ST. LOUIS -- Without putting anything in ink for 2018, manager Mike Matheny hinted this week that the Cardinals are leaning toward a lineup configuration that does not feature Matt Carpenter up top.

Matheny has toyed with batting order possibilities since the Cardinals acquired outfielder Marcell Ozuna from the Marlins last month. The club seems content to plug Ozuna into the cleanup spot -- which is where he hit most often in 2017 -- but ordering the three hitters ahead of him has prompted a bit more debate.

The club has established leadoff hitters in Carpenter and Dexter Fowler, two of 15 Major Leaguers with an average on-base percentage of at least .371 since 2012. Fowler's arrival last season prompted the Cardinals to try Carpenter as a No. 3 hitter, but the team abandoned that alignment two months into the season after both Fowler and Carpenter got off to slow starts.

Video: Matheny eager to pencil Ozuna into Cardinals' lineup

Now, the Cardinals seem ready to give it another go, with Tommy Pham likely to slot in between Fowler and Carpenter.

"People still don't believe me," Carpenter said. "They think I'm knocking on Mike's door every single day begging to hit leadoff, and I'm just not. I end up there every year because that's just kind of how the chips fall. And I've had a long conversation this offseason about this: I think that this year, more than ever, we've got a lot of guys who can do that and do that well. And I think you're maybe going to see a new face there."

But why tweak the part of the lineup that fit nicely into place after Carpenter returned to the leadoff spot last year?

Though there's no explanation for the difference in results, Carpenter has routinely performed best when batting first. Last season, Carpenter was hitting .209/.341/.396 when the Cardinals decided to move him up in the order. He went on to bat .268/.418/.497 from the leadoff spot.

The move sparked improved production from Fowler, too, who set career highs in slugging percentage (.488) and home runs (18) in 2017.

Video: STL@CIN: Fowler belts a two-run dinger in the 3rd

"A lot of times -- and Mike can vouch for me because we've had these conversations -- but a lot of the times when I'm hitting third or hitting second and it's not going as well as I want, I can feel myself turning the corner," Carpenter said. "It's like the natural flows of a season -- you go up, you go down, you have highs, you have lows. Well, I felt myself on some of these lows and felt like I was trending in the right direction, and it just so happens that that day he's made the move and I'm back in the leadoff spot, I take off. A lot of that is circumstantial. A lot of it just happens. So I don't buy into, 'He doesn't hit as well in these other positions.' I just don't think I've had enough opportunity in those spots to really truthfully be able to give a good explanation for it."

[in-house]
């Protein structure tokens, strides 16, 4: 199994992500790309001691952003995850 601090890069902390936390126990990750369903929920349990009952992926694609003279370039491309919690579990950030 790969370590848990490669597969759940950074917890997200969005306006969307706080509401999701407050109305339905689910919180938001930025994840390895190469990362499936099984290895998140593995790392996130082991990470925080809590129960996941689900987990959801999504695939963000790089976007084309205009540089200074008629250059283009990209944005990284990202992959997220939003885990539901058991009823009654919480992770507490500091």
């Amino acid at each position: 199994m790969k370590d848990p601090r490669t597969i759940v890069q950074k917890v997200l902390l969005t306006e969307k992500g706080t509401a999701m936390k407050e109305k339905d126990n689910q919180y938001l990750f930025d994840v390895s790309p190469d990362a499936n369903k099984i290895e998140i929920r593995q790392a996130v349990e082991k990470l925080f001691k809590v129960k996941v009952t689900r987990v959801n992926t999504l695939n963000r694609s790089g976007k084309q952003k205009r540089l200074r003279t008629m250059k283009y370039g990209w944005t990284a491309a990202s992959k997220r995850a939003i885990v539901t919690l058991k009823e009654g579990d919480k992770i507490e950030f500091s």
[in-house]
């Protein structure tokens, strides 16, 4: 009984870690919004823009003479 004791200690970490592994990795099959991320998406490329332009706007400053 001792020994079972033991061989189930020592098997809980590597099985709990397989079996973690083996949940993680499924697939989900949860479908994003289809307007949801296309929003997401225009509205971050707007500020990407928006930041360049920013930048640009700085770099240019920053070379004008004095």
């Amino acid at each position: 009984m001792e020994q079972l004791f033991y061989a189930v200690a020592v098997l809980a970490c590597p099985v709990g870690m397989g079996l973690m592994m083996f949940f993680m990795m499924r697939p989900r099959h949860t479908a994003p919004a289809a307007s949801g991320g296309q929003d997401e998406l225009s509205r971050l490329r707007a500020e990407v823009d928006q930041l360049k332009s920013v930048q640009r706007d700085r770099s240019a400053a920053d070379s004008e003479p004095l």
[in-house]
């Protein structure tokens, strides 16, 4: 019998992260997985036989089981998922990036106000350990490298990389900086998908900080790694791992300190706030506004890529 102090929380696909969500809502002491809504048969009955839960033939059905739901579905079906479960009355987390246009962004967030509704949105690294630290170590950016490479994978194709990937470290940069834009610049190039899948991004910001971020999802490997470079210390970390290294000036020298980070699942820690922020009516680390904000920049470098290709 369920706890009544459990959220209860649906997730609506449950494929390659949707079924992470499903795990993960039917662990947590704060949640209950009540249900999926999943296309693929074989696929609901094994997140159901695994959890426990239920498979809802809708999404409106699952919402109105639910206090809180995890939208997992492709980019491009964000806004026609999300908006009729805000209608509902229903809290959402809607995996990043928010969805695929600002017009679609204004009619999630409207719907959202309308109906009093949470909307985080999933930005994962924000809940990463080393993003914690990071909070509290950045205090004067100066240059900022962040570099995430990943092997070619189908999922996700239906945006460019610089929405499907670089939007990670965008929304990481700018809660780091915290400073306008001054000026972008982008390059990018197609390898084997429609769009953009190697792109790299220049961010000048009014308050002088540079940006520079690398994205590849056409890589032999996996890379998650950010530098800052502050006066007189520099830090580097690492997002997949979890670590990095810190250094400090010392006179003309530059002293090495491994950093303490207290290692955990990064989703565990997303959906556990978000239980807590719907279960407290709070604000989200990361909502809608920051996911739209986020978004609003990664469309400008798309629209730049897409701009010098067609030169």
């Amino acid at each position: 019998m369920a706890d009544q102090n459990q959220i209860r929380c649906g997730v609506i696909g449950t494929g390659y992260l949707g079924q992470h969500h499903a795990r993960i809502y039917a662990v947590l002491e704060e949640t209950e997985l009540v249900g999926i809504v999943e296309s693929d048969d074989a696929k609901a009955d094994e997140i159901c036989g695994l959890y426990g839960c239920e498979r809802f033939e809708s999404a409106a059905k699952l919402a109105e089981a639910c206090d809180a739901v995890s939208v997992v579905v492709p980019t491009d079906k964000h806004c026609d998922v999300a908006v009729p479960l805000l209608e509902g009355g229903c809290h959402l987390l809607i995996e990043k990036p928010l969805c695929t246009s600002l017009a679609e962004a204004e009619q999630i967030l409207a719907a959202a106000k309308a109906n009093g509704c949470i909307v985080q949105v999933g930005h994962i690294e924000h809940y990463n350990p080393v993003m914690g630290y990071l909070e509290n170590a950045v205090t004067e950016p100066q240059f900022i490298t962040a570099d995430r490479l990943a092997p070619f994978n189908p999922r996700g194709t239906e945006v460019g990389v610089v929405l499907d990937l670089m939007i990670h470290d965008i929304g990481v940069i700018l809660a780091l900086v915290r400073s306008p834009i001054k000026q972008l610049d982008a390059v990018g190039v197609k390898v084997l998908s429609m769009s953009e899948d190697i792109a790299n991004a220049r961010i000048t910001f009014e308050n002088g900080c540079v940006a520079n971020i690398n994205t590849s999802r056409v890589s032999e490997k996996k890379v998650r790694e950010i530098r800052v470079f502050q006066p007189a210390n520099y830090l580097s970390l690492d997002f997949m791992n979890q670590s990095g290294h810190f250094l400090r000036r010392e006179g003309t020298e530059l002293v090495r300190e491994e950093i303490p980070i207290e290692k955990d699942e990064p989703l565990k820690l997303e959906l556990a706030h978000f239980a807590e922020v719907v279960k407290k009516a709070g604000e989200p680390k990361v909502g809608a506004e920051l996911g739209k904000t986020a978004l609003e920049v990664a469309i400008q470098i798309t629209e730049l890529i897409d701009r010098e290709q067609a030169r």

Carpenter is eager to debunk the theory that he can't hit as well elsewhere in the order, and the Cardinals do see value in splitting up a string of right-handed batters, which is what they'd have if Carpenter hit first.

Only two of the club's projected starting position players -- Carpenter and Kolten Wong -- hit exclusively from the left side, and Wong is likely to open the year batting eighth in the order.

"As you draw up a perfect lineup, which we all do, you'd like to see Carp really be able to fall into that middle of the order a little bit more," Matheny said. "Carp provides that flexibility. You have a guy that can hit first, that can hit third, that can hit anywhere in the lineup. Versatility, you can't have enough of it this time of year."

Carpenter's versatility will extend to the defensive side, too, as the club has told him to prepare for work at first, second and third base this spring.

"I'll do," he said, "whatever is asked of me."

Jenifer Langosch has covered the Cardinals for MLB.com since 2012, and previously covered the Pirates from 2007-11. Follow her on Twitter and Facebook.

 

St. Louis Cardinals, Matt Carpenter, Dexter Fowler

'Respect the ranks': Yadi responds to Contreras

Cardinals' veteran catcher posts photo of All-Star trio from 2016
MLB.com @LangoschMLB

ST. LOUIS -- Cardinals catcher Yadier Molina appears to be taking exception to recent comments from Cubs catcher Willson Contreras about how he plans to be a better backstop than perennial All-Stars Molina and Buster Posey.